This weekend, the School of Music, Theater & Dance presents Bruce Norris’ “Clybourne Park,” a spin-off to the well-known “A Raisin in the Sun” by Lorraine Hansberry.

This play first appeared Off Broadway at Playwrights Horizons in February 2010. Following its opening, it premiered in the UK, at the Royal Court Theatre in August 2010. “Park” earned multiple awards, including a Pulitzer Prize in 2011 and a Tony in 2012 for Best Play.

The play’s first act begins in 1959, as a Black family decides to move into a dominantly white Chicago neighborhood. Bev and Russ are the owners of the home in the white middle-class area. They are informed that the family trying to move in is Black and advised to get out of the deal for fear that property values will dwindle if it’s carried out.

Neighbors suggest this in an effort to uphold the “community” of the neighborhood and preserve its value. The second act begins 50 years later and presents a reversal of circumstances, when a white couple wants to buy into a predominantly Black residential area, as those living in the neighborhood are fighting against gentrification.

The play’s events are set in a bungalow house that appears well cared for in the first act, and in complete disarray in the second. The same actors reappear in the second act, playing drastically different roles, under entirely different circumstances.

“The house is actually a character in the play, the trophy around which the action and racial conflicts occur,” Director John Neville-Andrews wrote in an e-mail interview with The Michigan Daily.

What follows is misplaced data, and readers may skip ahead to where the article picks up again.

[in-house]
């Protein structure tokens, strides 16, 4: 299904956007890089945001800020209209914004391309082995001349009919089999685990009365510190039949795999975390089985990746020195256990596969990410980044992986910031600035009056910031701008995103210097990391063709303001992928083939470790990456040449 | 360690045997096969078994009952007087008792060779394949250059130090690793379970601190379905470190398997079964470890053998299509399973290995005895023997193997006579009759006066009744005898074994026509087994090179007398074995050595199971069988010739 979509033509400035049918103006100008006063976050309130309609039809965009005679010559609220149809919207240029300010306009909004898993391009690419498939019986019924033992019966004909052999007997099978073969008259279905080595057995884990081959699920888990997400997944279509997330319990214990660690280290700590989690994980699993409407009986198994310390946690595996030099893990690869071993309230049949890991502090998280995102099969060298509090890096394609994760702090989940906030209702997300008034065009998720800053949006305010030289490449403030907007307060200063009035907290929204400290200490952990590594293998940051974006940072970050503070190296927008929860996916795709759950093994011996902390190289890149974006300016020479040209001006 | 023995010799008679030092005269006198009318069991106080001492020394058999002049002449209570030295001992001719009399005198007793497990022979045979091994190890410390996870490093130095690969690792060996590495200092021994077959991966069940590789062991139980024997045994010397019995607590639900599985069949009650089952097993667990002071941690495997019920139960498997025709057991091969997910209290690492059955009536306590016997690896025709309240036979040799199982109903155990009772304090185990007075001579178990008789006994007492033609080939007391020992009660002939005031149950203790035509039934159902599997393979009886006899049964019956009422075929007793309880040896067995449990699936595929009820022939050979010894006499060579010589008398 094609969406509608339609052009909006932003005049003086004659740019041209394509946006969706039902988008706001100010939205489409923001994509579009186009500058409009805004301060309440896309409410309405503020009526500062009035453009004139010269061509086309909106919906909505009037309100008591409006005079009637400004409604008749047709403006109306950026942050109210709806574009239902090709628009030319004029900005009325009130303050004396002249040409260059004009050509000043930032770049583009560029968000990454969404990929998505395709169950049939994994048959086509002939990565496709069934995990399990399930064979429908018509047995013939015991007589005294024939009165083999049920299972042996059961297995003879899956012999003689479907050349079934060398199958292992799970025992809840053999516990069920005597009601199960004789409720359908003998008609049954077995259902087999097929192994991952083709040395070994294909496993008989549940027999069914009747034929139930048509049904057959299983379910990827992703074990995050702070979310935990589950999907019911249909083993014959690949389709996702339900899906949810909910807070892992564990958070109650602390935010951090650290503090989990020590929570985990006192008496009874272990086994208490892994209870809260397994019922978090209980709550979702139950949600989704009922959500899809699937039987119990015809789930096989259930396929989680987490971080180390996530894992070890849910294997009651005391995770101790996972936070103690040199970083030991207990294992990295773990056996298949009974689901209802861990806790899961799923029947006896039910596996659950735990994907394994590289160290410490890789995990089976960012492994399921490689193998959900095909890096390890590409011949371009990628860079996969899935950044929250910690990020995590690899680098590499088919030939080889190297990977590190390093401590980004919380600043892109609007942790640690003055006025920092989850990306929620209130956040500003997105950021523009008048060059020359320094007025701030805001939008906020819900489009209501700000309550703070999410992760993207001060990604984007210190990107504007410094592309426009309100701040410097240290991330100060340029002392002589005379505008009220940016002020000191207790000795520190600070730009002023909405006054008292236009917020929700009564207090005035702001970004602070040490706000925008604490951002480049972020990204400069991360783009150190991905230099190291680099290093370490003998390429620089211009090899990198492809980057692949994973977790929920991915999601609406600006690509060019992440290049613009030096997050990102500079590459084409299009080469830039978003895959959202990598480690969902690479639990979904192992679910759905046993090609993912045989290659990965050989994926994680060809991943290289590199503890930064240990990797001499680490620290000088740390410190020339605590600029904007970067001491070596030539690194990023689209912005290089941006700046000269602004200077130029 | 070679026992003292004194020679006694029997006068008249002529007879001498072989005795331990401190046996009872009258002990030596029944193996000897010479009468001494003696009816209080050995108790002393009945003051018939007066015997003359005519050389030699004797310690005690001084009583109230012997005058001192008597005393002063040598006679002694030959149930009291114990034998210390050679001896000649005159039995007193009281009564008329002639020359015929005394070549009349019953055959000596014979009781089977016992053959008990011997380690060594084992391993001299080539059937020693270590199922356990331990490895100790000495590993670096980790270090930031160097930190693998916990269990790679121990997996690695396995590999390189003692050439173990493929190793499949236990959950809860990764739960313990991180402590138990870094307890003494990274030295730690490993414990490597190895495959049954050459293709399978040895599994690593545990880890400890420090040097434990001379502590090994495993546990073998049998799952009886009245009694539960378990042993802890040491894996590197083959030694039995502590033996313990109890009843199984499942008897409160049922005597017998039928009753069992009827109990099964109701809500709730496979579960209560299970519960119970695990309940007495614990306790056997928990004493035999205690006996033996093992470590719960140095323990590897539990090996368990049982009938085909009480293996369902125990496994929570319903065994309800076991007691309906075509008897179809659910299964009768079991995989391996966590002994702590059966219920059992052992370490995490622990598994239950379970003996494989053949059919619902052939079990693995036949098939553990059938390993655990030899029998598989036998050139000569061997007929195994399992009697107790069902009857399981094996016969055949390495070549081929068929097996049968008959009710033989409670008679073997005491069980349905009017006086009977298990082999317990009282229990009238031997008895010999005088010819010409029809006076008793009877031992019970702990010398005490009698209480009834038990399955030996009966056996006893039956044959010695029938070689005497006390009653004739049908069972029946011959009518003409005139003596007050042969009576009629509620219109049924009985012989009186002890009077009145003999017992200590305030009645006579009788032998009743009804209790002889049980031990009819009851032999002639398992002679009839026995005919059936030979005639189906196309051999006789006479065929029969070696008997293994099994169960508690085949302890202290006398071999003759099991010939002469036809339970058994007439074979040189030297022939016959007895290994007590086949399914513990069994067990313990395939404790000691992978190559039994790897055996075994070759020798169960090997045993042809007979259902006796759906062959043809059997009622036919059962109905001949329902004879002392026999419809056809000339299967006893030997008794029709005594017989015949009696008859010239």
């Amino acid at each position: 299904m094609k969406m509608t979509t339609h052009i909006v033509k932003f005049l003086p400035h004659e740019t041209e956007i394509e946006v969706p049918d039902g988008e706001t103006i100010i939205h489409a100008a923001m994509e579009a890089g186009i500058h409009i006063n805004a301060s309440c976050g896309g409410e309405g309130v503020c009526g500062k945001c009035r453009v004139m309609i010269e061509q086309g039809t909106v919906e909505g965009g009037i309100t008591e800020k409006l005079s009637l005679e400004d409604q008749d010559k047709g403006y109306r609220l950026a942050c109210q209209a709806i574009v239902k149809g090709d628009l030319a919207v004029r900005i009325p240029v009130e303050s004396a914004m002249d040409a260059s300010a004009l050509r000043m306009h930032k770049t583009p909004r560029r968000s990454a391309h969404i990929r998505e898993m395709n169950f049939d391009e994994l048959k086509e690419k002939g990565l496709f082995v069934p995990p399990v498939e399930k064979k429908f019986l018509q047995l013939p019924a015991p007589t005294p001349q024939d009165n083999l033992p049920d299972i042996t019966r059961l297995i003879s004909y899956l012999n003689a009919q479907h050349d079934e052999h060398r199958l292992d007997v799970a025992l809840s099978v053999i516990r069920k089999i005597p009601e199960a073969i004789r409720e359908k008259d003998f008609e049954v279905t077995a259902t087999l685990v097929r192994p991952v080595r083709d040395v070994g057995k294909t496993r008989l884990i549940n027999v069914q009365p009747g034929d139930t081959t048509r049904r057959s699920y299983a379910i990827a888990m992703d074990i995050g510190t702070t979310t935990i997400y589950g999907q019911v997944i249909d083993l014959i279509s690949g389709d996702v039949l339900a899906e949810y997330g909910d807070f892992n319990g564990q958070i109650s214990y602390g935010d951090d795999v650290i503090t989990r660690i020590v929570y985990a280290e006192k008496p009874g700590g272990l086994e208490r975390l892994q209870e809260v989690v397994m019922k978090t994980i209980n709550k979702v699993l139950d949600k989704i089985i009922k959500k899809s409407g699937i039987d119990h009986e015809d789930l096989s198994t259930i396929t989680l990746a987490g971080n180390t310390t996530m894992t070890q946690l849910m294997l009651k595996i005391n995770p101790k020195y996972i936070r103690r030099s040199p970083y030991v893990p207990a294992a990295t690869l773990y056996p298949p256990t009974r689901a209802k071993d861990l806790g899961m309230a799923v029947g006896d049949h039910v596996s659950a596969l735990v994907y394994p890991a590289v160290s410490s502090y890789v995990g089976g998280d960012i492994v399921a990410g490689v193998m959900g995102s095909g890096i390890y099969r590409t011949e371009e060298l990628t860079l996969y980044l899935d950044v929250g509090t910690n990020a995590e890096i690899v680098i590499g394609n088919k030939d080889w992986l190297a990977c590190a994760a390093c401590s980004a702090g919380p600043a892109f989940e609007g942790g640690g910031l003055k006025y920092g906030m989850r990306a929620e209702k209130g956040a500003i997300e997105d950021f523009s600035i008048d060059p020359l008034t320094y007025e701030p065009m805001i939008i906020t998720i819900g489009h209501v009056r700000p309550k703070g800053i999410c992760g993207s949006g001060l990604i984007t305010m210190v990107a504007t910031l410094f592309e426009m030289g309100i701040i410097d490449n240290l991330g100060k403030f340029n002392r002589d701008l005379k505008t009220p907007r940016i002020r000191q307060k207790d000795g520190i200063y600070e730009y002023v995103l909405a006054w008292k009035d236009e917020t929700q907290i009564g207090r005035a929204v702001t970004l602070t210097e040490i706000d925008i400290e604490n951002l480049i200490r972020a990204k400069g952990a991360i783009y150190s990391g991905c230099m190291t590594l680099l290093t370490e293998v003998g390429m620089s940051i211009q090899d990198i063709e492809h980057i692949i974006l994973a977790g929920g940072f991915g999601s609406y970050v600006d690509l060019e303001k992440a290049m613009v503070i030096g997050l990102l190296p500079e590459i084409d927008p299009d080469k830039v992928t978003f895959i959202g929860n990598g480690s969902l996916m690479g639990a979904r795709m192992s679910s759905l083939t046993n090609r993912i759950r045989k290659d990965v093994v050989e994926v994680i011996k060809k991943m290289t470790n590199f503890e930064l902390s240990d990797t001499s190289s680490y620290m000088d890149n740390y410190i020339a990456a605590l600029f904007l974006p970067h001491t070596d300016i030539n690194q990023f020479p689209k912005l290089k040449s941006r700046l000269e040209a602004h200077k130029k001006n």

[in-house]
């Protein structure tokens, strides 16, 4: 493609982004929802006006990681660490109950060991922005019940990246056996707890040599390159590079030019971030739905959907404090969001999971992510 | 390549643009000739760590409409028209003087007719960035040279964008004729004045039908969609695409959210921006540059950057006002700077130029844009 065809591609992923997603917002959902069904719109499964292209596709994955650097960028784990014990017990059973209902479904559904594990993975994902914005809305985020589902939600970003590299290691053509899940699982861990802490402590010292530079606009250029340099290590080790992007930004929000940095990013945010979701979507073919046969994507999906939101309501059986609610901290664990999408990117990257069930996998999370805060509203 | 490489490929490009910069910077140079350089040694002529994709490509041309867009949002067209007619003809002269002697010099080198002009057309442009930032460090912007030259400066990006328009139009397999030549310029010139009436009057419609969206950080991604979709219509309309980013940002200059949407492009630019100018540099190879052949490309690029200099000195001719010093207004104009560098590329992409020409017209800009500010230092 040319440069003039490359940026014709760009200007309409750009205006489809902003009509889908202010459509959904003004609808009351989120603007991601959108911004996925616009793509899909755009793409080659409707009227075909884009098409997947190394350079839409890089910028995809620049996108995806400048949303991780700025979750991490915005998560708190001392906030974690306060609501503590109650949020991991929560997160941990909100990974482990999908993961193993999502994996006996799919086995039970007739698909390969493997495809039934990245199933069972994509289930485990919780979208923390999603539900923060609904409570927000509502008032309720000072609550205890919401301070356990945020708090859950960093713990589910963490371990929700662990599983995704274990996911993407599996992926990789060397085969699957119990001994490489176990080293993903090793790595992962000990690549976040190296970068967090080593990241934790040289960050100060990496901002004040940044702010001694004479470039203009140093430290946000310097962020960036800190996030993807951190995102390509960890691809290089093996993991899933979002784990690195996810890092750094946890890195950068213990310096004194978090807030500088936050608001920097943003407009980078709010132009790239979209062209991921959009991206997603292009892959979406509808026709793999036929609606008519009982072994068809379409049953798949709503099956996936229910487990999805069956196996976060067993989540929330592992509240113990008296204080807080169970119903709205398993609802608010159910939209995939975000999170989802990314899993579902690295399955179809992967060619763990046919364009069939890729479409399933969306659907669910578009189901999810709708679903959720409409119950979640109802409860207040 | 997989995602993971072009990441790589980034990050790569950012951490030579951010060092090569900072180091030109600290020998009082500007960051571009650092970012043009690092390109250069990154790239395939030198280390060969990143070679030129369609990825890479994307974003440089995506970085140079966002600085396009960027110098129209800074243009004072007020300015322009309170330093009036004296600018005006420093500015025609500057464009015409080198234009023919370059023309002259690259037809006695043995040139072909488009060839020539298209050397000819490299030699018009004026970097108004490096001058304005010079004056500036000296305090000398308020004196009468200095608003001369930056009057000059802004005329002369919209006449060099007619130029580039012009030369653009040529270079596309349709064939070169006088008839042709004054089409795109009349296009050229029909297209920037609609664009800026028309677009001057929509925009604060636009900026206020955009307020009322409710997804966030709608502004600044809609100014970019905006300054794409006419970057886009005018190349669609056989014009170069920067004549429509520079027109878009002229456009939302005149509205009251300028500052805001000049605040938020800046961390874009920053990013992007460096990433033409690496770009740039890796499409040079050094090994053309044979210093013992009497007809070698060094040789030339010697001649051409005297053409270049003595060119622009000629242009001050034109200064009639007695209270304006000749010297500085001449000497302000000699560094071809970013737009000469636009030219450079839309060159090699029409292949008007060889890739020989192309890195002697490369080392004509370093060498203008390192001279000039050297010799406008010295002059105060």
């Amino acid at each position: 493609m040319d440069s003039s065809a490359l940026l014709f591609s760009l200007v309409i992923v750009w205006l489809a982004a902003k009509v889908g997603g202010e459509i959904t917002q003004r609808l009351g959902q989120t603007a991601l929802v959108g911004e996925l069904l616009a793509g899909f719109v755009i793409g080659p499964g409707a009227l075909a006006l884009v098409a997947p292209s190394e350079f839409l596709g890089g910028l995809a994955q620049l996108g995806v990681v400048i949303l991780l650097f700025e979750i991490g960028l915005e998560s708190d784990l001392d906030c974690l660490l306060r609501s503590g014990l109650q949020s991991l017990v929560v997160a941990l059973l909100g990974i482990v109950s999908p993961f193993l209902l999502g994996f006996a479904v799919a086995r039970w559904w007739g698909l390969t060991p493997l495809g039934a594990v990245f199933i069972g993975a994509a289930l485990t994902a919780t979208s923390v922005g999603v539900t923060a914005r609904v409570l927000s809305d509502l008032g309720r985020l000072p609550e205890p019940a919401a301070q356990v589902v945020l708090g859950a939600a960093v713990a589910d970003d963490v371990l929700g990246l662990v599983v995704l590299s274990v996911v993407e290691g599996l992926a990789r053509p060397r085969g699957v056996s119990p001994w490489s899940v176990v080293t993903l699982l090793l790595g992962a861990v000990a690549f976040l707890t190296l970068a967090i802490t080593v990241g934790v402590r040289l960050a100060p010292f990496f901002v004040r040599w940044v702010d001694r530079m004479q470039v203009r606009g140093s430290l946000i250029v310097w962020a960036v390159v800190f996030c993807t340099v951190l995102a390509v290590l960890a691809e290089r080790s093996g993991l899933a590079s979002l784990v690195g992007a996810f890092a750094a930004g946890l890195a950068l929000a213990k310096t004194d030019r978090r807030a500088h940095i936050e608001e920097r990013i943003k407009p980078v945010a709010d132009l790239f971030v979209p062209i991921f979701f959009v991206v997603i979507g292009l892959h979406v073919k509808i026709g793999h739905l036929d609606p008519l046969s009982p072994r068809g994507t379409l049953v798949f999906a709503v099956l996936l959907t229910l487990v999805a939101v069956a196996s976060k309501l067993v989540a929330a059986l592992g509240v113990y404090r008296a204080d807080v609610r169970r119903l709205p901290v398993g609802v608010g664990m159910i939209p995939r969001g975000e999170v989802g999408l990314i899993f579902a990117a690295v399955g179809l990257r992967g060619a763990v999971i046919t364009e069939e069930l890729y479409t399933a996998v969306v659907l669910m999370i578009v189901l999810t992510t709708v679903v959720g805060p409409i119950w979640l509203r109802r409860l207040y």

“The only overlap with ‘A Raisin in the Sun’ is the character, Karl Lindner, who in that play tries to persuade the Black Younger family, unsuccessfully, not to move to Clybourne Park,” Neville-Andrews wrote. “Otherwise ‘Clybourne Park’ stands entirely on it’s own merit and circumstances.”

While discussing the major themes this work aims to communicate, Neville-Andrews notes that the cast has had multiple discussions surrounding this topic. These forums involved an analysis of every possible point of view from which the cast could imagine seeing the play.

“We’ve all done a lot of research and had numerous discussions on racial tension, racism, gentrification, segregation and integration,” Neville-Andrews wrote. “The way these aspects of life affected people in 1959, 2009 and present day.”

“Park” communicates this racial divide satirically, bringing a comedic touch to issues of race and gentrifying communities. 

“The underlying theme is, of course, how racial enmity frequently bubbles under the surface as the characters clumsily scramble to say the most politically correct thing,” Neville-Andrews wrote. “Eventually this ‘code speak’ crumbles and true feelings are expressed.”

The play doesn’t force any conclusions or solutions to the societal problems the work communicates. The work allows for the audience to reflect on what they have seen onstage, and rely on their own observations as a “take away” from the events they witness.

The cast of “Park” was also able to gain useful information from one who knows the play rather well.

“We are fortunate that Bruce Norris, the playwright, came to visit us and he revealed to the cast and me various valuable insights to the characters and their motives in the play,” Neville-Andrews wrote. While discussing his experience directing the production, Neville-Andrews explained that the actors have aimed to make their roles truthful, engaging and dynamic for the audience, all of which has provided a rewarding experience.

“It’s been a delight to work on such a complex, scintillating and extremely funny play. Everyone should see it, for a variety of reasons.”

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